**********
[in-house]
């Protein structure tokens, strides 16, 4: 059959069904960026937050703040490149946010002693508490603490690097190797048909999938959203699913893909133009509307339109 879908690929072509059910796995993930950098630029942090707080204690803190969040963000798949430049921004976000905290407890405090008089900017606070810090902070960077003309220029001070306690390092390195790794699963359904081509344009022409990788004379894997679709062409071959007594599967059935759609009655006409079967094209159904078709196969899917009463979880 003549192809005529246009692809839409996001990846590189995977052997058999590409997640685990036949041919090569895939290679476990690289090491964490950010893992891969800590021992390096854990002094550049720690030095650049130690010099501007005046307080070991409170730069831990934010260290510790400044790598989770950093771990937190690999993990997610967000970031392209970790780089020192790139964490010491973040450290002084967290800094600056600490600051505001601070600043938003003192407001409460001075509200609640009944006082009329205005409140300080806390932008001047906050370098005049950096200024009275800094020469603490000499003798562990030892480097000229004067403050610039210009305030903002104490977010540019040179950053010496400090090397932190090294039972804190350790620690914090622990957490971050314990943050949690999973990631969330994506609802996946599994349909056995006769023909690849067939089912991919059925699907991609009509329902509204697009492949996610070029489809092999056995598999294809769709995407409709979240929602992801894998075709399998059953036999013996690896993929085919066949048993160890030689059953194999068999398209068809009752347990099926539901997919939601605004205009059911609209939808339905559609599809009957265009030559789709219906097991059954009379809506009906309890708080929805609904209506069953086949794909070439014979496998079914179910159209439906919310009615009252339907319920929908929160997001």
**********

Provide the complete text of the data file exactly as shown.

[in-house]
């Protein structure tokens, strides 16, 4: 059959069904960026937050703040490149946010002693508490603490690097190797048909999938959203699913893909133009509307339109 879908690929072509059910796995993930950098630029942090707080204690803190969040963000798949430049921004976000905290407890405090008089900017606070810090902070960077003309220029001070306690390092390195790794699963359904081509344009022409990788004379894997679709062409071959007594599967059935759609009655006409079967094209159904078709196969899917009463979880 003549192809005529246009692809839409996001990846590189995977052997058999590409997640685990036949041919090569895939290679476990690289090491964490950010893992891969800590021992390096854990002094550049720690030095650049130690010099501007005046307080070991409170730069831990934010260290510790400044790598989770950093771990937190690999993990997610967000970031392209970790780089020192790139964490010491973040450290002084967290800094600056600490600051505001601070600043938003003192407001409460001075509200609640009944006082009329205005409140300080806390932008001047906050370098005049950096200024009275800094020469603490000499003798562990030892480097000229004067403050610039210009305030903002104490977010540019040179950053010496400090090397932190090294039972804190350790620690914090622990957490971050314990943050949690999973990631969330994506609802996946599994349909056995006769023909690849067939089912991919059925699907991609009509329902509204697009492949996610070029489809092999056995598999294809769709995407409709979240929602992801894998075709399998059953036999013996690896993929085919066949048993160890030689059953194999068999398209068809009752347990099926539901997919939601605004205009059911609209939808339905559609599809009957265009030559789709219906097991059954009379809506009906309890708080929805609904209506069953086949794909070439014979496998079914179910159209439906919310009615009252339907319920929908929160997001």